19 June 2009

New computational methodology could revolutionize evolutionary biology

by Kate Melville

Detailed, accurate evolutionary trees that reveal the relatedness of living things can now be determined much faster and for thousands of species with the help of a novel computing method developed by scientists at The University of Texas at Austin.

For hundreds of years, biologists have used evolutionary trees to explain the interconnectedness of plants, animals and other organisms. The science of figuring out these trees, known as systematics, has progressed significantly in the last two decades largely due to advances in computation, genetics and molecular biology. But many of the relationships among the world's 1.5 million described species (the true number could be more than 10 million) remain to be figured out, and surprises still remain. Figuring out these relationships requires analyzing large amounts of molecular data, such as DNA and protein sequences.

To provide a quantum leap in this field, computer scientist Tandy Warnow, biologist Randy Linder and their graduate students, have created an automated computing method, called SATé, that can analyze these molecular data from thousands of organisms, simultaneously figuring out how the sequences should be organized and computing their evolutionary relatedness in as little as 24 hours.

Previous simultaneous methods like Warnow and Linder's have been limited to analyzing 20 species or fewer and have taken months to complete. "SATé could completely change the practice of making evolutionary trees and revolutionize our understanding of evolution," said Warnow. In addition, SATé can accurately analyze DNA sequences that are rapidly evolving. These sequences have been previously avoided due to concern that the resulting trees would be poor.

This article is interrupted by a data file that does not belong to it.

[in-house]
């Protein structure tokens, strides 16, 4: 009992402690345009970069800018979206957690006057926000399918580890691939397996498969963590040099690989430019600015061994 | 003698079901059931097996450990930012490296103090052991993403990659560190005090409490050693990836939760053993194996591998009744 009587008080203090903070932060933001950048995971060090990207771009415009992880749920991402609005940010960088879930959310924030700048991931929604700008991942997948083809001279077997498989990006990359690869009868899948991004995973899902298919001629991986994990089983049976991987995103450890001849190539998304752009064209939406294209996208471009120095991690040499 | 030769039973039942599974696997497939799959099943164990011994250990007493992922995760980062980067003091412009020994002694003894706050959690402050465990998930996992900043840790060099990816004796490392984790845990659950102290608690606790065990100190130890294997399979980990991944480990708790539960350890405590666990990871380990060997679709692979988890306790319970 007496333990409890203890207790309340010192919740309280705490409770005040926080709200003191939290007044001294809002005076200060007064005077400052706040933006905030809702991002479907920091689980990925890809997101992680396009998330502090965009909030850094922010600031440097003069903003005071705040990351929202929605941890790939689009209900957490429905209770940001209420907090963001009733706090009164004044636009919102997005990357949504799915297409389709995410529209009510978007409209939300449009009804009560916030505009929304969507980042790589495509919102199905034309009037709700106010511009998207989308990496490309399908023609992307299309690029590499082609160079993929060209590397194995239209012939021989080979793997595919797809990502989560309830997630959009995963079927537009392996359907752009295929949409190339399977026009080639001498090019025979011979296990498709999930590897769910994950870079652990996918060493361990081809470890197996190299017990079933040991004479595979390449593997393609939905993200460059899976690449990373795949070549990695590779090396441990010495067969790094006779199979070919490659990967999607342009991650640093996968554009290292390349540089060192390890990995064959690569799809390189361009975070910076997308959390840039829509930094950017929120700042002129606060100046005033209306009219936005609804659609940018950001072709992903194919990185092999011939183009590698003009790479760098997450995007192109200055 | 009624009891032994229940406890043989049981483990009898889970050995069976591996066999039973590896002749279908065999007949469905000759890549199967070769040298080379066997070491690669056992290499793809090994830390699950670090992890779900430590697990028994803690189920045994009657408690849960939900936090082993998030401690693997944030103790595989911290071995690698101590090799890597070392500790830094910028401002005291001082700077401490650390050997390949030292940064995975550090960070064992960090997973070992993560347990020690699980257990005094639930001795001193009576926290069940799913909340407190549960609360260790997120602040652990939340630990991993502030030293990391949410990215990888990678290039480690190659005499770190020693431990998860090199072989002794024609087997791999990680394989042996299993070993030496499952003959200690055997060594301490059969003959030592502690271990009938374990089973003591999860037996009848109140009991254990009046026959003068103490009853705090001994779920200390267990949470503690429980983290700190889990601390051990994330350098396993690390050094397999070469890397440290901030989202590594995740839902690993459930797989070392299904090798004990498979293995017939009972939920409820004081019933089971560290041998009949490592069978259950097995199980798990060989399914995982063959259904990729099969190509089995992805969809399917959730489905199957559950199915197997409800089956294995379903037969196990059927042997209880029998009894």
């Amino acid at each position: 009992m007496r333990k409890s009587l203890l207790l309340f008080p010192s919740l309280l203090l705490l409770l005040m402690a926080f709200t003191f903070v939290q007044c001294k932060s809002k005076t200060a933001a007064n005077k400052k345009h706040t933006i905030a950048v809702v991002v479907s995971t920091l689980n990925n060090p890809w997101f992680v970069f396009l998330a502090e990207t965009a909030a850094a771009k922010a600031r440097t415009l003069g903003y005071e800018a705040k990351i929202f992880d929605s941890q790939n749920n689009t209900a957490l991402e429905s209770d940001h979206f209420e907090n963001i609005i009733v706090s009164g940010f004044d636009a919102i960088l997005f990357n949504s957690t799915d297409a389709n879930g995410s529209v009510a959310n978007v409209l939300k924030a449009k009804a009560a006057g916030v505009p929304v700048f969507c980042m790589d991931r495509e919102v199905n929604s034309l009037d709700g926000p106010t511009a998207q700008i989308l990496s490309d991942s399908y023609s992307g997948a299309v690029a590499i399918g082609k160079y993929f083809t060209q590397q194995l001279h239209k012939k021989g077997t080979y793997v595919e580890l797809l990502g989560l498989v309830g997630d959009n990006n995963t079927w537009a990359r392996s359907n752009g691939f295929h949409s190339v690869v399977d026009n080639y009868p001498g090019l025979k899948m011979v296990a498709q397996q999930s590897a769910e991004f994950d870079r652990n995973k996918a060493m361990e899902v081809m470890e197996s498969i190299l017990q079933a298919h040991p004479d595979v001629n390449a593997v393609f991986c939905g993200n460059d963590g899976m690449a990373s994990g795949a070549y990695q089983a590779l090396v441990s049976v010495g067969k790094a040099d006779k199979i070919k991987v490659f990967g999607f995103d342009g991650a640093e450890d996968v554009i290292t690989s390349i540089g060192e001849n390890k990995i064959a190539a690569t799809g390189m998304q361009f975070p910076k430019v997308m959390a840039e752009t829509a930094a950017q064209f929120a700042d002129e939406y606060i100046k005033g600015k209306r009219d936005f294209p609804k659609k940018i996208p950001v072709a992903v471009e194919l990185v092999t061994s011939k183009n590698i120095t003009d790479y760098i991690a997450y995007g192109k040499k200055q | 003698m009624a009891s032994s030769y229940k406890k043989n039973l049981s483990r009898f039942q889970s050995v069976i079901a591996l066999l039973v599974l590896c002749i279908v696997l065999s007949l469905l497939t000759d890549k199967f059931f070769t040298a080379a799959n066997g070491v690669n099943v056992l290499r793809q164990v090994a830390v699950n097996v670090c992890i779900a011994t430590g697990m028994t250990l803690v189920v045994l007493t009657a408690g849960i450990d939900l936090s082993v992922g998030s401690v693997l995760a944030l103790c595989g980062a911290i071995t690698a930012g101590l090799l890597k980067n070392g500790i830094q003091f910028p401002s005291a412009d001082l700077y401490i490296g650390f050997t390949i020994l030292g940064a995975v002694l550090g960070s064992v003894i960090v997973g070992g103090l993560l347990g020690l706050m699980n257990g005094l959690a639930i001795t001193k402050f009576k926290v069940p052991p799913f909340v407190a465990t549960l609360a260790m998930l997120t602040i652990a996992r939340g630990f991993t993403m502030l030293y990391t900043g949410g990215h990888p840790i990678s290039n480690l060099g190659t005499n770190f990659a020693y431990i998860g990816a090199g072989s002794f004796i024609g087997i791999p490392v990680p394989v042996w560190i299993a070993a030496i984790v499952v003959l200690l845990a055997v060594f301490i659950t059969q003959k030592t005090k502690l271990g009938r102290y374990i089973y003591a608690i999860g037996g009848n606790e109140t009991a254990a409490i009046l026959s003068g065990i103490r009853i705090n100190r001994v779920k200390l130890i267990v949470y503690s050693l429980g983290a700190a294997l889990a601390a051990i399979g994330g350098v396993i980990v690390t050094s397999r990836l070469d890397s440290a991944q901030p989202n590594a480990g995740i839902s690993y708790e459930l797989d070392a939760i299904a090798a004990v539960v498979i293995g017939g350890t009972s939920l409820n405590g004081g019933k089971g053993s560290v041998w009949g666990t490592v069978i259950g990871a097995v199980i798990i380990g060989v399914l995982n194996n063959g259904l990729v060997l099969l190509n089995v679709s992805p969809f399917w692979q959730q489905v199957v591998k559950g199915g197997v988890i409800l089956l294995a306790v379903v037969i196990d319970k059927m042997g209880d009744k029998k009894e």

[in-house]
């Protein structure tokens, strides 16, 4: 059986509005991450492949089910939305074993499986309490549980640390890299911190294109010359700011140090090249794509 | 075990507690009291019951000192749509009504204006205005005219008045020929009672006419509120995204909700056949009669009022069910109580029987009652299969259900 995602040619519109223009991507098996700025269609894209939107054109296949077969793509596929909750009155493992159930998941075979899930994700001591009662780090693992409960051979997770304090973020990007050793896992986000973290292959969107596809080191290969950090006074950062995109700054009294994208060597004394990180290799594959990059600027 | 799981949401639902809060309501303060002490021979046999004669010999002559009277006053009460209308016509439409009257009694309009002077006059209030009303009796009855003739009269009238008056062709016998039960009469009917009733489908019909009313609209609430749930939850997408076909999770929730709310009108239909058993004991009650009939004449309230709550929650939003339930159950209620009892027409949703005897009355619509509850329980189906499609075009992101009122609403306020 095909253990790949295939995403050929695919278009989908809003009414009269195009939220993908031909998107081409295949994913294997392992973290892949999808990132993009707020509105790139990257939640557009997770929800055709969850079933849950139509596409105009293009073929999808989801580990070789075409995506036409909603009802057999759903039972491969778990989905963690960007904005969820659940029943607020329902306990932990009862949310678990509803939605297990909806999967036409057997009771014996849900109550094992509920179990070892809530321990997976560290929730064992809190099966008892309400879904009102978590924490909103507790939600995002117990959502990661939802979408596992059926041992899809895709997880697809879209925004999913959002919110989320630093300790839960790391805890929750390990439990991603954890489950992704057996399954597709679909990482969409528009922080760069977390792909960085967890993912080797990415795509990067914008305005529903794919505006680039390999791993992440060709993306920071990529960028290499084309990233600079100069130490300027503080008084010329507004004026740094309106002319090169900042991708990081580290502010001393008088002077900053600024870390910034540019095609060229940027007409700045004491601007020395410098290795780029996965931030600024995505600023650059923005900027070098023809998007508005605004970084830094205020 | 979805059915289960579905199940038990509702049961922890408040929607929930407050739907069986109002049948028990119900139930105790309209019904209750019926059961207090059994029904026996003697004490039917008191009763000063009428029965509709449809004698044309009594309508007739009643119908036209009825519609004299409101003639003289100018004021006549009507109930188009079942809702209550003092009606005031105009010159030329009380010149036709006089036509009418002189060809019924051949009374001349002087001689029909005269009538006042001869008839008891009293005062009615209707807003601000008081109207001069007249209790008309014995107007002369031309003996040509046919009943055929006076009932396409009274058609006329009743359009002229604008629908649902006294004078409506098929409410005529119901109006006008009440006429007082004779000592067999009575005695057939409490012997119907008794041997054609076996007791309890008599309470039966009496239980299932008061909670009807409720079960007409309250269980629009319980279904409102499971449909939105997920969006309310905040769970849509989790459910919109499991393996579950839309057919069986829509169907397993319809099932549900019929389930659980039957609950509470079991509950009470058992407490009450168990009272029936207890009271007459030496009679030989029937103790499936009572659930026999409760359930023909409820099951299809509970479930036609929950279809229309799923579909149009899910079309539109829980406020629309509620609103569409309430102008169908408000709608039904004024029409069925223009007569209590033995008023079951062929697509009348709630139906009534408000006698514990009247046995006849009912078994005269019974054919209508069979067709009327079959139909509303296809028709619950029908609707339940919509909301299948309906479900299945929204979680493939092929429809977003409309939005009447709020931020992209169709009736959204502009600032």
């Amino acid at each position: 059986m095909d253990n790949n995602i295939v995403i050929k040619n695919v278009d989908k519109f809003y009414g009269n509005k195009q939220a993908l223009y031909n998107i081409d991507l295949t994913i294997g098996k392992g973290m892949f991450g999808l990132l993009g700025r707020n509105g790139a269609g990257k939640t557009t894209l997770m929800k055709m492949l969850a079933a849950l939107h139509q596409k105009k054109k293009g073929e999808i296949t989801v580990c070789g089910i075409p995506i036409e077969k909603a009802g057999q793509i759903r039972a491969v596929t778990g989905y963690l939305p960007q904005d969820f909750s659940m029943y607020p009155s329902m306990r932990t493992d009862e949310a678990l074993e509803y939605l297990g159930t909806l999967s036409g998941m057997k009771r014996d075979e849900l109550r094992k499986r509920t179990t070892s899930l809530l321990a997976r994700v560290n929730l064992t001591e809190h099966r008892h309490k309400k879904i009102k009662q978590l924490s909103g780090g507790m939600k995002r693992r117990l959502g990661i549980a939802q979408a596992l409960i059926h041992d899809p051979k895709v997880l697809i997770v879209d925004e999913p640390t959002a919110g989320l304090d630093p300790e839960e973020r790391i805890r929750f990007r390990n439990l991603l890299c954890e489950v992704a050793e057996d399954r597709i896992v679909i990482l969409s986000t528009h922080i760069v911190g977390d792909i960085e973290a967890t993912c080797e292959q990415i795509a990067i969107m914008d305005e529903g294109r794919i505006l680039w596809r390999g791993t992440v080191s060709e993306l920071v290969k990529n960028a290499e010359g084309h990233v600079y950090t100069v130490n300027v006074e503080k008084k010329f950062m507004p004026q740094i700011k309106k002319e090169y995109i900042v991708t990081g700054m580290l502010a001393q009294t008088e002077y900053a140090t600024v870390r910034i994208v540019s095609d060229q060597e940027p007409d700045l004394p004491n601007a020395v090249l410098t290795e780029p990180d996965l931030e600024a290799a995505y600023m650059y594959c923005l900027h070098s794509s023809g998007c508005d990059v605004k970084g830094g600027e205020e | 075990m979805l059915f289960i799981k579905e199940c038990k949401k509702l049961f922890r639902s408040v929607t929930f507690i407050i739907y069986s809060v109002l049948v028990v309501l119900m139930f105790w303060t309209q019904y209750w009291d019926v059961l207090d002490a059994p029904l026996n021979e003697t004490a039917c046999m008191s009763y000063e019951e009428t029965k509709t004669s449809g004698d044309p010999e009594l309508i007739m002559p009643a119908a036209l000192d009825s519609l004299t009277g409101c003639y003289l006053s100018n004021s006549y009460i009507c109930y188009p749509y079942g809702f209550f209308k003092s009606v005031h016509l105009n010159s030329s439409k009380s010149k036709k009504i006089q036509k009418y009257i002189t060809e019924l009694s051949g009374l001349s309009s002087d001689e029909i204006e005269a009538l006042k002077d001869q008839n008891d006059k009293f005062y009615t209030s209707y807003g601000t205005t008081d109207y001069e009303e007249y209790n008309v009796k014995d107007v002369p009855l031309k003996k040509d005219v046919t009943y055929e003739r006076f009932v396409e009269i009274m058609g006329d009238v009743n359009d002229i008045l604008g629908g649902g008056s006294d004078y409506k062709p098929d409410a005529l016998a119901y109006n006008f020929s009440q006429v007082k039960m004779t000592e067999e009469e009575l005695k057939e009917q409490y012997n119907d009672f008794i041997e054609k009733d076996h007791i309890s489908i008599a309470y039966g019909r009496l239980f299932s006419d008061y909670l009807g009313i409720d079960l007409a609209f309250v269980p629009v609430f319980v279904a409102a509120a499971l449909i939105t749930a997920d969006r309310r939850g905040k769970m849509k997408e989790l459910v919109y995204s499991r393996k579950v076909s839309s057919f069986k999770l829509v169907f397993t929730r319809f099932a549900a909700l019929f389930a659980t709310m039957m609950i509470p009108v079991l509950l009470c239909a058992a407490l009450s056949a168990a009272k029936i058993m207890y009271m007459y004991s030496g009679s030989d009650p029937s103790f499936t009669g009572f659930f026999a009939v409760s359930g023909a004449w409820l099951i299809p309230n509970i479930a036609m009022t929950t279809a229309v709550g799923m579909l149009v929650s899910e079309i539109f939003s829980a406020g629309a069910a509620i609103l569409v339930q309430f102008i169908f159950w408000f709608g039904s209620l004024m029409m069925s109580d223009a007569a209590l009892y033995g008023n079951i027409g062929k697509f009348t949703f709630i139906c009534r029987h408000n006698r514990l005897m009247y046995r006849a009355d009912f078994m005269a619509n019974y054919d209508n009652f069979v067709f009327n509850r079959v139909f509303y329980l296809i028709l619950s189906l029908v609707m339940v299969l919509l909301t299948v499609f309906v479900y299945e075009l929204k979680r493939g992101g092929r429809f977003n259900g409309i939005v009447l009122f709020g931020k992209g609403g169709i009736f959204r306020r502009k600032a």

Before a tree, or phylogeny, can be determined, DNA and protein sequence data must be organized. This process is called alignment. Key to Warnow and Linder's program is its ability to quickly and accurately align these data. "Our process is novel because it rapidly and simultaneously aligns sequences and looks for the best phylogenies," says Linder. "The old way of doing this for a large number of sequences was basically to align the data once, but we can look at many arrangements to find better ones."

This is important because different alignments can lead to significantly different phylogenies, and scientists must find the phylogeny that best represents the evolutionary relationships among the species in question.

For their paper, published in Science, Warnow, the researchers tested SATé using computer-generated data and real biological data. The biological data had been previously aligned manually by other experts. The new phylogenies closely match those existing, both validating the method's potential, and, in some cases, validating the evolutionary trees themselves.

"Instead of doing things by hand, evolutionary biologists can now trust our automated program," says Warnow. "It will enable the creation of much more accurate trees, especially for the Tree of Life, which deals with hundreds of thousands of gene sequences from the millions of species on Earth."

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Source: University of Texas at Austin